parents “participate to joint
ly decide what the child’s needs are” and “what the anticipated
outcomes will be” (Banbury, 1987, p. 43).

The school had a flier
You and Your Child’s Individual Educational Plan

that was sent
home before the team commenced gathering material related to Jef
f’s student needs
assessment. See Appendix C for a copy of this material.

IEP log

In this course, reflection is recognised as a learning tool, and two types of
reflection are encouraged: reflection
-
in
-
action and reflection
-
on
-
action (Atkins &
Murphy, 1993)
. Postgraduates, therefore, are expected to keep a professional
practice log to document understandings used in action across steps 1
-
7 of the
IEP process model and subsequently elaborate on these reflections in
assignment reporting.

It is suggested that t
he log contain brief running notes or dot points in three
areas: (a) tasks undertaken (e.g., team discussions, direct work with student), (b)
outcomes and/or findings (e.g., concerning student needs assessment,
meetings), and (c) reflections (e.g., on post
graduates actual practice, links
between the literature and practice). The log can be hand written or typed and
should be
between 5

15 pages

in length. A
suggested log format

is included in
this Course Outline. Please feel free to modify this form in any w
ay. While the log
is a personal tool for tracing happenings and understandings across the IEP
process, it is
assessed as part of the analytic/reflective component of the report
.
Please include as the
first appendix in the assignment.


7212CLS Co
urse Outline Griffith University

15

Reflections are though
tful analyses, interpretations, associations, and beliefs.
They provide a vehicle for linking theory with practice and are integral to personal
theory construction. The 5Rs Writing Scale (
Bain, Ballantyne, Mills, & Lester,
2002)
is provided to assist with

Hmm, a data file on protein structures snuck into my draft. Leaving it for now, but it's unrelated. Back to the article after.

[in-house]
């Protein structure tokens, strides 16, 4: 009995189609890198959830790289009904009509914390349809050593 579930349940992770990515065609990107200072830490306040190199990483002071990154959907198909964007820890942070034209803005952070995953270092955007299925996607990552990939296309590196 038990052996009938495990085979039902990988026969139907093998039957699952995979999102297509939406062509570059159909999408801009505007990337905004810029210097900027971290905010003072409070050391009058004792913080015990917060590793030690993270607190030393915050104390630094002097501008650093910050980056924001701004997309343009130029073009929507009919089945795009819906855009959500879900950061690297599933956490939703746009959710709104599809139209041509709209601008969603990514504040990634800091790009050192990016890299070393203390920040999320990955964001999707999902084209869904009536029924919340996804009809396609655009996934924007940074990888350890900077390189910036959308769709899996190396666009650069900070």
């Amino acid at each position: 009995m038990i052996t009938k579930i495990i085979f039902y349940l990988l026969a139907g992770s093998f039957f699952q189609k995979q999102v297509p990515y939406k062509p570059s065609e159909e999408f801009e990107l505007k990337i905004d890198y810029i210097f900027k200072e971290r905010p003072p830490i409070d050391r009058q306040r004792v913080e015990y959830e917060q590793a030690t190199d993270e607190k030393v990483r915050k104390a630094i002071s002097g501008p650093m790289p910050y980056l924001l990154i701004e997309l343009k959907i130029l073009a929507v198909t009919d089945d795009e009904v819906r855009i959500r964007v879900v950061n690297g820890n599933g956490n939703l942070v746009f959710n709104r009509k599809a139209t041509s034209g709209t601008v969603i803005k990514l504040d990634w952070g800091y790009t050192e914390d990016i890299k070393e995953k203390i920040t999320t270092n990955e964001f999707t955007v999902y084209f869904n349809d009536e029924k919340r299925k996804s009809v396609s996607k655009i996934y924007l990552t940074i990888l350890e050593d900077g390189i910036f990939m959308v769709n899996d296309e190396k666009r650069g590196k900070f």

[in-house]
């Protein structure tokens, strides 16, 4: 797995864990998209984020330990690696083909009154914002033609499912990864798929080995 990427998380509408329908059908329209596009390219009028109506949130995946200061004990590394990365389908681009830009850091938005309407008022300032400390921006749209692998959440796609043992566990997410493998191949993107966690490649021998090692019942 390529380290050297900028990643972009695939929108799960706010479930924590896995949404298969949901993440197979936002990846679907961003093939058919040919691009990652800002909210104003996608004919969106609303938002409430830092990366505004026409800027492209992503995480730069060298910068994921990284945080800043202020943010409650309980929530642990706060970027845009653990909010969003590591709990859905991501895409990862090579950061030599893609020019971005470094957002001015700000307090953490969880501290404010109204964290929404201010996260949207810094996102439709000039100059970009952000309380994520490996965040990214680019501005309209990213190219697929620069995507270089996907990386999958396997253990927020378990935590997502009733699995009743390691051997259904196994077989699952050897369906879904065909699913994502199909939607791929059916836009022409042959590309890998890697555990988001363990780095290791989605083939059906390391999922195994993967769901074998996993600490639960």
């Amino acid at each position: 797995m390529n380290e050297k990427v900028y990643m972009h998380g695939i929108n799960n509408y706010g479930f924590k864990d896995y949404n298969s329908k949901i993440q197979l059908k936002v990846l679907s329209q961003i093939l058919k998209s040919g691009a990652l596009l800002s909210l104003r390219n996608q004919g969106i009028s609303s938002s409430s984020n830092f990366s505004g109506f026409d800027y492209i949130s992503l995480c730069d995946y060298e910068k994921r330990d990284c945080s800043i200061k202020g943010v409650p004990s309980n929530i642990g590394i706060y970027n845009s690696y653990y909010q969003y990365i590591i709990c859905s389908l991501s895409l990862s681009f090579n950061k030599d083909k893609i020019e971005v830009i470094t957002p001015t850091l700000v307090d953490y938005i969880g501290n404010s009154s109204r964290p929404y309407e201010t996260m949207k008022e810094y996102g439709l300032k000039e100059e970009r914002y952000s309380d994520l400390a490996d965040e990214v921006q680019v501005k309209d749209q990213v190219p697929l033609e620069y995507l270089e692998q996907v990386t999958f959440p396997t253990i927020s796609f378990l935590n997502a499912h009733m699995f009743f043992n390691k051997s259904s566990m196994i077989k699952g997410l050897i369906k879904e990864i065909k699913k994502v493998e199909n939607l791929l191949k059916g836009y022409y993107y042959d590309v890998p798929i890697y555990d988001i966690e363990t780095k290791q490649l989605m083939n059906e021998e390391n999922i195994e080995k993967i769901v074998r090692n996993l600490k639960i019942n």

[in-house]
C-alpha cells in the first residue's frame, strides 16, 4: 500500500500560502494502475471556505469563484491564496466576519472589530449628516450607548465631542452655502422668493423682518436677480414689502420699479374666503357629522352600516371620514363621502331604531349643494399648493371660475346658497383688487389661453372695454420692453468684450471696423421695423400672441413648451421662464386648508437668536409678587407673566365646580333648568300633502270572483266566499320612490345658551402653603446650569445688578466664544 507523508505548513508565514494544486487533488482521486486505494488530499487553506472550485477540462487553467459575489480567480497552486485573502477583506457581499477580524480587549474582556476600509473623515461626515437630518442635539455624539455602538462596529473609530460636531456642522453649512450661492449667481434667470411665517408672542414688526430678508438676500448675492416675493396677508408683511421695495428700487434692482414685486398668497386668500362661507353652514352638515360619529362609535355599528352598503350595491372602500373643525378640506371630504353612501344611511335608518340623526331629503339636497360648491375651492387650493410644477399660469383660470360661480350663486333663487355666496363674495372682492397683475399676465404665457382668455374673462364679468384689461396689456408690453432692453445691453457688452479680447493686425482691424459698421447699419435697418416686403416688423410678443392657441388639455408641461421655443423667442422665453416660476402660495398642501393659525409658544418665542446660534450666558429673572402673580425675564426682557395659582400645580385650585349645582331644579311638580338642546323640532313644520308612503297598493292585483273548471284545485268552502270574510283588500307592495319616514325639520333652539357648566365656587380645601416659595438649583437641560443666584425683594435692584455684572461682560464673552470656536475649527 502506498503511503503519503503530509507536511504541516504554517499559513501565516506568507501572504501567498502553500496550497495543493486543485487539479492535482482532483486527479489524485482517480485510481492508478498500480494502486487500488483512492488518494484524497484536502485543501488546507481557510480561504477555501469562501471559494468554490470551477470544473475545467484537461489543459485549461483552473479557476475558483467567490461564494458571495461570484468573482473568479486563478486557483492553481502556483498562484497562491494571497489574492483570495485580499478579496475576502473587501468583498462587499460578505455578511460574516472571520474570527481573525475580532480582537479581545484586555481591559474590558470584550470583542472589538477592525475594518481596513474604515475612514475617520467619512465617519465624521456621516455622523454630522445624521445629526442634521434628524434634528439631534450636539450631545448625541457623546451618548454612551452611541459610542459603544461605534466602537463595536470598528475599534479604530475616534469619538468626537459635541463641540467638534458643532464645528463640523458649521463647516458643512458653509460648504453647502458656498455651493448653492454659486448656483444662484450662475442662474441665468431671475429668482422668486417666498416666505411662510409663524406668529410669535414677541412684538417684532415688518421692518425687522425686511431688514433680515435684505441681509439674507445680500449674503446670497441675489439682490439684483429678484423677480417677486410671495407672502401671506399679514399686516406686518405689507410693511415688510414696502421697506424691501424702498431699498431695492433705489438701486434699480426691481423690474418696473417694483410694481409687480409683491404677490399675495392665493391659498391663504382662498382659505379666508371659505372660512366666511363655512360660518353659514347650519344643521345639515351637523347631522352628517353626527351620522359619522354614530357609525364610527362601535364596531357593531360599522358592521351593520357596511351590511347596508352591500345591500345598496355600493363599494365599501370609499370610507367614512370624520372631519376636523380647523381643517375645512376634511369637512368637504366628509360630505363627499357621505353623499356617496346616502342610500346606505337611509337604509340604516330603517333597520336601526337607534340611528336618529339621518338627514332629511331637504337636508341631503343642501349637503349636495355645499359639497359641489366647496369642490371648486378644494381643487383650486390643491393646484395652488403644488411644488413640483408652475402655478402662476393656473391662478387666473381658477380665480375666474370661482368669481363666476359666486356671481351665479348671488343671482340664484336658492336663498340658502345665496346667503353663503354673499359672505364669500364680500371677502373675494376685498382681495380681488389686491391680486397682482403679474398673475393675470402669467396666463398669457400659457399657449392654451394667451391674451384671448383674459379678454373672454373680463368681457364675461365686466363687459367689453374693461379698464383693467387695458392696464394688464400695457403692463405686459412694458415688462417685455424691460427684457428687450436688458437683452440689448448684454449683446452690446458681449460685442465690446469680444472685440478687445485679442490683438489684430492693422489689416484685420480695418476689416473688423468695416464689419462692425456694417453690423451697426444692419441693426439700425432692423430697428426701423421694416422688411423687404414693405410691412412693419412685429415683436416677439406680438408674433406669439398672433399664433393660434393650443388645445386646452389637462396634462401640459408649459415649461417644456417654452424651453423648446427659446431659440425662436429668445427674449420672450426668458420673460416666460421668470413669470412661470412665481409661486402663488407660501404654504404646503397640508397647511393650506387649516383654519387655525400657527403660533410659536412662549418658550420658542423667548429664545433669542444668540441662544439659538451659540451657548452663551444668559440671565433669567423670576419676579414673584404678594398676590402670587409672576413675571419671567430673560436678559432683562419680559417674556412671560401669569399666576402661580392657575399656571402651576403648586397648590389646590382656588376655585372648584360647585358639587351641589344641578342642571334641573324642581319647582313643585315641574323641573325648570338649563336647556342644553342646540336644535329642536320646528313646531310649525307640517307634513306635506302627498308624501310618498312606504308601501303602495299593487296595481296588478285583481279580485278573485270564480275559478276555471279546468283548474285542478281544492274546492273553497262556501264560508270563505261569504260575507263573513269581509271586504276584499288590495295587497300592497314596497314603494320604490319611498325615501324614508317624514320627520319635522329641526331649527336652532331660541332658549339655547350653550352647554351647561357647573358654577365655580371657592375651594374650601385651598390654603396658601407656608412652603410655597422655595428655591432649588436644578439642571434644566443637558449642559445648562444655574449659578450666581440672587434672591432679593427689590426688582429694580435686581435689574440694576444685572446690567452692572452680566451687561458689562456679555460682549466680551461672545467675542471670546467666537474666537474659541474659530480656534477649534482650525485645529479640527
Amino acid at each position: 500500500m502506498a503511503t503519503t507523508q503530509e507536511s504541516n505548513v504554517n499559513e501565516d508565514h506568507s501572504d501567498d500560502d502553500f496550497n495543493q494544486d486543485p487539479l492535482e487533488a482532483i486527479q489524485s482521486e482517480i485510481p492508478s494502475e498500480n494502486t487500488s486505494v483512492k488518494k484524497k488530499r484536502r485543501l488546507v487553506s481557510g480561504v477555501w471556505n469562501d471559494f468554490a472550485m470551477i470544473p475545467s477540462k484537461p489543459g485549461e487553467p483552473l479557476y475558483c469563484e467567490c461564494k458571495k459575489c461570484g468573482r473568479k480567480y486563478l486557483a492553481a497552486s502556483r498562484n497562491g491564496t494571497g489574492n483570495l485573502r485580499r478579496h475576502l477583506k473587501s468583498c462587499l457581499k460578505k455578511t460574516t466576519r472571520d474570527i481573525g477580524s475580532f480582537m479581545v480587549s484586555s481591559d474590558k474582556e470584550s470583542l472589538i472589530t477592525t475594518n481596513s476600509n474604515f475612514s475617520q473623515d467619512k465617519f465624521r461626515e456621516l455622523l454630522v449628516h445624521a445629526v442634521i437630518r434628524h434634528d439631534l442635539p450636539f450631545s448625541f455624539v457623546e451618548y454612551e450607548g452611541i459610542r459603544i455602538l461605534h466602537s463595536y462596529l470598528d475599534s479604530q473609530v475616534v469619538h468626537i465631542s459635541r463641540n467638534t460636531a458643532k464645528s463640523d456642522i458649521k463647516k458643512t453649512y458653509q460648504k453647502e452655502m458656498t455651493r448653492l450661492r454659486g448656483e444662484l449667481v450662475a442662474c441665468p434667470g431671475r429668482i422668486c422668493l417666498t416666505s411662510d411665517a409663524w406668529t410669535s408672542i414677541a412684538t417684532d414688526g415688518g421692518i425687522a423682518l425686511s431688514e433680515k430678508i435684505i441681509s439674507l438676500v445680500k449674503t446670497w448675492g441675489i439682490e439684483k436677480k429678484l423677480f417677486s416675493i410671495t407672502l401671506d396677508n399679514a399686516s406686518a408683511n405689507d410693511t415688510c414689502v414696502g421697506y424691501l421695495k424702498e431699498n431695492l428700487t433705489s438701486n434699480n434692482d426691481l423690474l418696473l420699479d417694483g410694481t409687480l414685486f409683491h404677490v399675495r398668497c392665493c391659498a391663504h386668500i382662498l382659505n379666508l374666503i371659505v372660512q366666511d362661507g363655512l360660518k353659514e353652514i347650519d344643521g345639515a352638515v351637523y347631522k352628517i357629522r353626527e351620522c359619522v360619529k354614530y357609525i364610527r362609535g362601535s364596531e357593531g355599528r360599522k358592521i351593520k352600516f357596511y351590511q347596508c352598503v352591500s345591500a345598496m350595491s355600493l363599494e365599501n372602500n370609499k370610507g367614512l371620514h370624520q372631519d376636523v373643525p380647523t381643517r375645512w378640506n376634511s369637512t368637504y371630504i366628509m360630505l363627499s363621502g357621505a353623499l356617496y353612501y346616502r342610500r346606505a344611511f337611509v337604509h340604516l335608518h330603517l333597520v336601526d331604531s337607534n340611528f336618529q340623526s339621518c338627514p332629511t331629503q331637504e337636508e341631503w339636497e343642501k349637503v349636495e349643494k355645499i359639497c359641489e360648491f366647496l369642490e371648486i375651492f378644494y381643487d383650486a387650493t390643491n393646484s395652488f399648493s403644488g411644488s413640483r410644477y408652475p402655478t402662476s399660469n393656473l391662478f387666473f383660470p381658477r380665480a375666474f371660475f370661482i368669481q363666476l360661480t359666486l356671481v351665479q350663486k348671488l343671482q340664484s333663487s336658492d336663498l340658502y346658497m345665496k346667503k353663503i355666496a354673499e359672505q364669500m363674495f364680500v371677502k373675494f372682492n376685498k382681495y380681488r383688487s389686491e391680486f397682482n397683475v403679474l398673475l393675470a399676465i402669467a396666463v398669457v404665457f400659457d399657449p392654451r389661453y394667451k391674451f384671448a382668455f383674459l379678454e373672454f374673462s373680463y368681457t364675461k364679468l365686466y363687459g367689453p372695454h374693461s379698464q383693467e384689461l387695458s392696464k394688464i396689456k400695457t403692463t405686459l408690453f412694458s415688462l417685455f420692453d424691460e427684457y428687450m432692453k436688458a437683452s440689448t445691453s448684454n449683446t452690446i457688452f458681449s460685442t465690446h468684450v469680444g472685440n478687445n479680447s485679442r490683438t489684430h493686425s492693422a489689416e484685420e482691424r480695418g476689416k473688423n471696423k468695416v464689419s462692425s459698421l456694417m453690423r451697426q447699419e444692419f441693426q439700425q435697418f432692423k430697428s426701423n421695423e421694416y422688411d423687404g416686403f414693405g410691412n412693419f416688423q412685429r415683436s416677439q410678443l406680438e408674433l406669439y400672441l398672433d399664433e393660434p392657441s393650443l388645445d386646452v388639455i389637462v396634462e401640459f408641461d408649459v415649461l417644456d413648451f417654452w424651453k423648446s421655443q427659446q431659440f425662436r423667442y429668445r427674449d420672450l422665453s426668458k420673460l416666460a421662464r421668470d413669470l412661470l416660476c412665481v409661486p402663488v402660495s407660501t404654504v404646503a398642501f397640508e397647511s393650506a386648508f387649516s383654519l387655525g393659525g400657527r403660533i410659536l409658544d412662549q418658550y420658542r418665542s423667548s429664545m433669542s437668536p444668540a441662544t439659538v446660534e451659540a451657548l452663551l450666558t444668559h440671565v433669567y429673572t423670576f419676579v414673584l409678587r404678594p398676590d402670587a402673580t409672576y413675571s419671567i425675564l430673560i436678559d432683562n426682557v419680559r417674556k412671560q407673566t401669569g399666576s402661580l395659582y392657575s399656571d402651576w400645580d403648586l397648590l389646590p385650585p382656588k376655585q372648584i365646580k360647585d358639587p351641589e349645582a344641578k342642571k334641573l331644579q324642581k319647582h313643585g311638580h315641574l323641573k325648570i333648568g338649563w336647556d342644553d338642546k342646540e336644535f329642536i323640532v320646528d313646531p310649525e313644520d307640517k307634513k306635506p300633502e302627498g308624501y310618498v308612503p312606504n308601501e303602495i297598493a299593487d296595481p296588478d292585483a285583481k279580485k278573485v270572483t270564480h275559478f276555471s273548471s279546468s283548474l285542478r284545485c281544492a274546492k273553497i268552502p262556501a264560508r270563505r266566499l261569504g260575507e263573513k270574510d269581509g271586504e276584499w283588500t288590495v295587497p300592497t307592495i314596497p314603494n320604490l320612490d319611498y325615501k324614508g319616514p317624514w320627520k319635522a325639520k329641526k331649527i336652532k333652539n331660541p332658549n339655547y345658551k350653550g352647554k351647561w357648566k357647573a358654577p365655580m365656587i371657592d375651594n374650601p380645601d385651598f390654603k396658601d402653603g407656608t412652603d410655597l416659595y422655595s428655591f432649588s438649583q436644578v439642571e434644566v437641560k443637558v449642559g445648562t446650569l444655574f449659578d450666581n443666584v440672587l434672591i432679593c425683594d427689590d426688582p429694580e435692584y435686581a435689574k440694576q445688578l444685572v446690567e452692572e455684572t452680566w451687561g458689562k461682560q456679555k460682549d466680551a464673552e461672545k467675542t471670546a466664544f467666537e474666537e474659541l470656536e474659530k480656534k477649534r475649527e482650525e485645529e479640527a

reflective activity
.
This local scale enables
reflections to be categorised according to 5 types or components (see Table 3).
It has proven to be an effective tool in improving the reflective writing of
developing special educators at Griffith.

Table 3:
Fr
amework (
Bain, Ballantyne, Mills, & Lester, 2002, p. 13)

Scale Component

Definition

Reporting

A descriptive account of a situation, incident, or issue

Responding

An emotional or personal response to the situation, incident, or issue

Relating

Drawing on
relationship between current personal or theoretical
understandings and the situation, incident, or issue

Reasoning

An exploration, interrogation or explanation of the situation, incident,
or issue

Reconstructing

Drawing a conclusion and developing a fut
ure action plan based upon
a reasoned understanding of the situation, incident, or issue


Digitised readings on reflection

Atkins, S., & Murphy, K. (1993). Reflection: A review of the literature.
Journal of
Advanced Nursing, 18
, 1188
-
1192.

Hole, S., & McE
ntee, G. (1999). Reflection is at the heart of practice.
Educational
Leadership, 56
(8), 34
-
37.

Texts on reflection

Bain, J.D., Ballantyne, R., Mills, C., Lester, N.C. (2002).
Reflecting on practice:
Student teachers’ perspectives.

Flaxton, Queensland, Aust
ralia: Post
Pressed.

Bella, N. (2004).
Reflective analysis of student work: Improving teaching through
collaboration.

Thousand Oaks, CA: Corwin Press.

Campoy, R. (2005).
Case study analysis in the classroom: Becoming a reflective
teacher.

Thousand Oaks, CA
: Sage.

Distad, L.S., &, Brownstein, J.C. (2004).
Talking teaching: Implementing
reflective practice in groups
. Lanham, MD: ScarecrowEducation.

Farrell, T. (2004).
Reflective practice in action: 80 reflection breaks for busy
teachers.

Thousand Oaks, CA: Co
rwin Press.

Russell, T., & Munby, H. (Eds.). (1992).
Teachers and teaching: From classroom
to reflection
. London: Falmer Press.

Schön, D. (1988).
Educating the reflective practitioner
. San Francisco, CA:
Jossey
-
Bass.

16

7212CLS Course Outline Griffith University

5Rs Reflective Writing Scale (Bain et

al., 2002, pp. 14
-
15)

Component 1. Reporting

The journal entry or reports

what

happened or
what
the issue or incident involves.

Level 1

A minimal description of the incident of issue is given